Dollar rebounds on high US import prices

By Herbert Lash and Harry Robertson

NEW YORK/LONDON (Reuters) -The dollar rose on Thursday after data showed U.S. import prices increased 0.9% last month, a jump that raised concerns the Federal Reserve’s fight to tame inflation is not yet done and could delay plans for policymakers to cut interest rates.

Economic data this week offered the U.S. central bank good news, but policymakers haven’t openly shifted their views on the timing of rate cuts many investors believe will start this year.

The jump in the price index for U.S. imports in April was the largest one-month increase since it rose 2.9% in March 2022, the Bureau of Labor Statistics said. Prices for U.S. imports last declined on a monthly basis in December, the BLS said.

The market also was grappling with a drop in the number of Americans filing new claims for unemployment benefits last week that pointed to underlying strength in the U.S. labor market. A strong economy could keep rates higher for longer.

“The market is, of course, very sensitive to signs of inflation from wherever it may come, and the import price series that we got today was meaningfully stronger than expected,” said Brain Daingerfield, head of G10 FX strategy at NatWest Markets in Stamford, Connecticut.

“The Fed wants to see consistent progress in more than just one point. The number we got yesterday – the CPI – was not as bad as feared,” he said. “But I don’t think it was enough to materially change the market’s outlook for the Fed and that’s reflected in the way that the dollar has bounced back today.”

The dollar rebounded from a sharp decline against all major currencies on Wednesday when data showed U.S. inflation slowing to 0.3% in April from a month earlier.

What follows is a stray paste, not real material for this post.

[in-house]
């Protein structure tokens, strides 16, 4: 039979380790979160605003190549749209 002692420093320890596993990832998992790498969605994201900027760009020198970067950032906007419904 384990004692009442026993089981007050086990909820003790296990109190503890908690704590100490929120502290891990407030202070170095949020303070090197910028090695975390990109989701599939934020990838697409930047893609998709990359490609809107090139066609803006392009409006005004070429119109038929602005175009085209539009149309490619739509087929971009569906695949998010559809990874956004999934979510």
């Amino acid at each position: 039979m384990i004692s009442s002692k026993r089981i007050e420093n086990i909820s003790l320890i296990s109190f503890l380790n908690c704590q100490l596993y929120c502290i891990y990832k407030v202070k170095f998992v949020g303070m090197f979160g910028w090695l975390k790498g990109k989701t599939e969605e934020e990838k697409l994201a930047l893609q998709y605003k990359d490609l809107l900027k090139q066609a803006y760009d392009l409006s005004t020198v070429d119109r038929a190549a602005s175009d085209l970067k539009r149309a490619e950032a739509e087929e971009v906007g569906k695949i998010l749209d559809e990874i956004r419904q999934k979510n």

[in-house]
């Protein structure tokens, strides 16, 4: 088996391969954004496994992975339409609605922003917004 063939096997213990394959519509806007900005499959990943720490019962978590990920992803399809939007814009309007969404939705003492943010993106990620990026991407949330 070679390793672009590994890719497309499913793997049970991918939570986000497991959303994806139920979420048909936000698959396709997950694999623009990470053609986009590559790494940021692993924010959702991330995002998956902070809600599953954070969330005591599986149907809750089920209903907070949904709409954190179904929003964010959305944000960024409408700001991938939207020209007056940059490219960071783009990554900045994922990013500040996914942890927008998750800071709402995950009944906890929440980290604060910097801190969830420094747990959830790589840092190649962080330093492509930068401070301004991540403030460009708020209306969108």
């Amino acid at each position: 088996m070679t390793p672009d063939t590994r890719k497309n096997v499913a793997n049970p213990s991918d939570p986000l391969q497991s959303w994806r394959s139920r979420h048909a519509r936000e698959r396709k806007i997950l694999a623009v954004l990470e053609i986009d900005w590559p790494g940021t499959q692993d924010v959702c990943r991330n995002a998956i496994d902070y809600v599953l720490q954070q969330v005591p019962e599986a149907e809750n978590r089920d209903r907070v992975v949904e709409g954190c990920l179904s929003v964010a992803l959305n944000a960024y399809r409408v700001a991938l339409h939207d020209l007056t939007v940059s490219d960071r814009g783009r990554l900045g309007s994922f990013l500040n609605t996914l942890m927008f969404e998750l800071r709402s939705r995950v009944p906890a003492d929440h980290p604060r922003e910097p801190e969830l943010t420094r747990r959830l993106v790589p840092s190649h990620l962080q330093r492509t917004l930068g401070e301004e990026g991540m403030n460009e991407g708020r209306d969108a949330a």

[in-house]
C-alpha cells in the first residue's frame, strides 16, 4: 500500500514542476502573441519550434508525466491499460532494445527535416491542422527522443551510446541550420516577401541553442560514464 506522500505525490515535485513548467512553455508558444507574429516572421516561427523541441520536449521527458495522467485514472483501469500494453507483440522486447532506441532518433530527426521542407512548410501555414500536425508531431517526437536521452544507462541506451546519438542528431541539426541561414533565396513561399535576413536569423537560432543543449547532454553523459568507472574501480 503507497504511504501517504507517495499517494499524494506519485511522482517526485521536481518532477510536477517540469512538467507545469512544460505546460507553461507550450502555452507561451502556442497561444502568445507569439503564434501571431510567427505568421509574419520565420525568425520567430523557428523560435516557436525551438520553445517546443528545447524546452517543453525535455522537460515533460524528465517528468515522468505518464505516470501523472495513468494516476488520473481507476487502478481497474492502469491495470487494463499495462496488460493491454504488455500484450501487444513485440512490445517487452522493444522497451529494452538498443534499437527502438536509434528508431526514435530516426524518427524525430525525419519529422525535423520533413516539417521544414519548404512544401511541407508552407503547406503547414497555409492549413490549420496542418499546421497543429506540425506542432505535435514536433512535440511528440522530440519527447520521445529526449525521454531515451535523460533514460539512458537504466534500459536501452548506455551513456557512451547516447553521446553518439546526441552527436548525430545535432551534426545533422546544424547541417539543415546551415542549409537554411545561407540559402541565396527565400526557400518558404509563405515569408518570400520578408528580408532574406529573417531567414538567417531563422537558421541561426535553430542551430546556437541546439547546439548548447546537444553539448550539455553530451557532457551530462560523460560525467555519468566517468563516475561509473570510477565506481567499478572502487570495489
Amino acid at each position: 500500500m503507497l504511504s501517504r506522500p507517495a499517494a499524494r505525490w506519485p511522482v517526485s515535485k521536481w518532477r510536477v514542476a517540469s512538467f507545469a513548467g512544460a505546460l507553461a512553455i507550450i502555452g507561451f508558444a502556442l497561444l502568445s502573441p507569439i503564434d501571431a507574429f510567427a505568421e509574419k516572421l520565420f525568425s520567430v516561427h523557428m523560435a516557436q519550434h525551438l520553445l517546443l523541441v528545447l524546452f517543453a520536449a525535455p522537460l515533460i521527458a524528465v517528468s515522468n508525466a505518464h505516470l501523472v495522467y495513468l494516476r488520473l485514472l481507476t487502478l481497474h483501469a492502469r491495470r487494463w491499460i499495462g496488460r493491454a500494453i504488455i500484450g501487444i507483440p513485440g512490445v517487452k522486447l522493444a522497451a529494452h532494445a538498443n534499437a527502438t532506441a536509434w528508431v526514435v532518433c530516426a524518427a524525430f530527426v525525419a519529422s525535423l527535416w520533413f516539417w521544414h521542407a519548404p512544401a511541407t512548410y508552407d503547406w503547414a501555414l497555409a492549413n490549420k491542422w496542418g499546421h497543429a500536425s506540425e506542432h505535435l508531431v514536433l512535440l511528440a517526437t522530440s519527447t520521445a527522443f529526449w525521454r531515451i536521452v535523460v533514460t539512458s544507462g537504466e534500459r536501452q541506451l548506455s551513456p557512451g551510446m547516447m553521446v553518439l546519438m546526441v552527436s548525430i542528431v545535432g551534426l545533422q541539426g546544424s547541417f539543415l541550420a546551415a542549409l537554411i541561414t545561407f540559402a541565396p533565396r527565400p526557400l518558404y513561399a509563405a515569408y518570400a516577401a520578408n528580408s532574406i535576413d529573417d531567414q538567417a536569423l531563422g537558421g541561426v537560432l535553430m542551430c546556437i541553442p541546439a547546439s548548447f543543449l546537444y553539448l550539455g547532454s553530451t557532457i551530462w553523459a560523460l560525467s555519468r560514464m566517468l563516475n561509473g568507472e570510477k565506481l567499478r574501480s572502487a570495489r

The dollar index, which tracks the U.S. currency against six peers, rose 0.27% to 104.47 after a 0.75% slide on Wednesday.

The slowing of consumer prices, after a stall in the first three months of the year, prompted markets to price in the likelihood that the Fed would cut rates twice this year, with the first coming as early as September.

But Fed officials sounded a note of caution on Thursday, with Richmond Fed President Thomas Barkin saying inflation is still not where it needs to be. Holding U.S. central bank policy at current levels will help get still-high inflation back to the 2% target, said Cleveland Fed President Loretta Mester, adding that reaching that goal will take longer than she previously thought.

“The goods price deflation is no longer dominating and then you have the import price number, which went up even though the non-petroleum price didn’t go up a lot,” said Steven Ricchiuto, U.S. chief economist at Mizuho Securities USA in New York.

“The reality is inflation is moderating to 3%. That’s still above target. Maybe you’re jumping the gun on the inflation story,” he said.

Initial claims for state unemployment benefits dropped 10,000 to a seasonally adjusted 222,000 for the week ended May 11, the Labor Department said. Economists polled by Reuters had forecast 220,000 claims in the latest week.

The dollar dropped 1% against the yen on Wednesday but was up 0.28% on Thursday at 155.30, having fallen as low as 153.6 before weak Japanese growth figures dented the yen.

The Japanese currency has fallen around 9.5% this year as the Bank of Japan has kept monetary policy loose while higher Fed interest rates have drawn money towards U.S. bonds and the dollar. The yen has been particularly sensitive to any widening or closing of the interest rate differential.

The euro hit a two-month high at $1.0895 on Thursday before dipping to trade 0.14% lower at $1.0867. Britain’s pound reached a one-month top of $1.2675 before falling back 0.13% to $1.1268.

Bitcoin fell 1.35% to $65,088.

(Reporting by Herbert Lash, additional reporting by Harry Robertson in London and Tom Westbrook in Singapore; Editing by Marguerita Choy, Alexandra Hudson and Jonathan Oatis)

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